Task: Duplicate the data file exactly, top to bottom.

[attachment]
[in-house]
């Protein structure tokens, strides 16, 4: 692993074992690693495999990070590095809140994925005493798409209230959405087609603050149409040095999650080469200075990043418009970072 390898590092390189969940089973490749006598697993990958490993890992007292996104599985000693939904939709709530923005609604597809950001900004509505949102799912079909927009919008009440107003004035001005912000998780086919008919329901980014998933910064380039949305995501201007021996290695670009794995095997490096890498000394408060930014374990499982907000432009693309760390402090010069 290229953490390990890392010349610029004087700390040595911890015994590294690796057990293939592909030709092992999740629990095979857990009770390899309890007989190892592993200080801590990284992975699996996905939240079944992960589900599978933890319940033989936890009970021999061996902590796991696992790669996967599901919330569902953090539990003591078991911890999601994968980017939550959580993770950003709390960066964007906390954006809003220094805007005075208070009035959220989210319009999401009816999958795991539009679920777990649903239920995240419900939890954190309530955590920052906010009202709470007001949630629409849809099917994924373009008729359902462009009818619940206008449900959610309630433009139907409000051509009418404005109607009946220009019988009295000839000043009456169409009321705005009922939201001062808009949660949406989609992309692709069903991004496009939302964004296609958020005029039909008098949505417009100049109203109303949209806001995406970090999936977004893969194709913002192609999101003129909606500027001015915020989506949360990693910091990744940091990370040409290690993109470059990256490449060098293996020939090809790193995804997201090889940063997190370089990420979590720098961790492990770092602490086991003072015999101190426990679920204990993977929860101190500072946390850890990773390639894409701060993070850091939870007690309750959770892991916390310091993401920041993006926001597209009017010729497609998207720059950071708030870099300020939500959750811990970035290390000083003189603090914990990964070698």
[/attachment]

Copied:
[in-house]
């Protein structure tokens, strides 16, 4: 692993074992690693495999990070590095809140994925005493798409209230959405087609603050149409040095999650080469200075990043418009970072 390898590092390189969940089973490749006598697993990958490993890992007292996104599985000693939904939709709530923005609604597809950001900004509505949102799912079909927009919008009440107003004035001005912000998780086919008919329901980014998933910064380039949305995501201007021996290695670009794995095997490096890498000394408060930014374990499982907000432009693309760390402090010069 290229953490390990890392010349610029004087700390040595911890015994590294690796057990293939592909030709092992999740629990095979857990009770390899309890007989190892592993200080801590990284992975699996996905939240079944992960589900599978933890319940033989936890009970021999061996902590796991696992790669996967599901919330569902953090539990003591078991911890999601994968980017939550959580993770950003709390960066964007906390954006809003220094805007005075208070009035959220989210319009999401009816999958795991539009679920777990649903239920995240419900939890954190309530955590920052906010009202709470007001949630629409849809099917994924373009008729359902462009009818619940206008449900959610309630433009139907409000051509009418404005109607009946220009019988009295000839000043009456169409009321705005009922939201001062808009949660949406989609992309692709069903991004496009939302964004296609958020005029039909008098949505417009100049109203109303949209806001995406970090999936977004893969194709913002192609999101003129909606500027001015915020989506949360990693910091990744940091990370040409290690993109470059990256490449060098293996020939090809790193995804997201090889940063997190370089990420979590720098961790492990770092602490086991003072015999101190426990679920204990993977929860101190500072946390850890990773390639894409701060993070850091939870007690309750959770892991916390310091993401920041993006926001597209009017010729497609998207720059950071708030870099300020939500959750811990970035290390000083003189603090914990990964070698």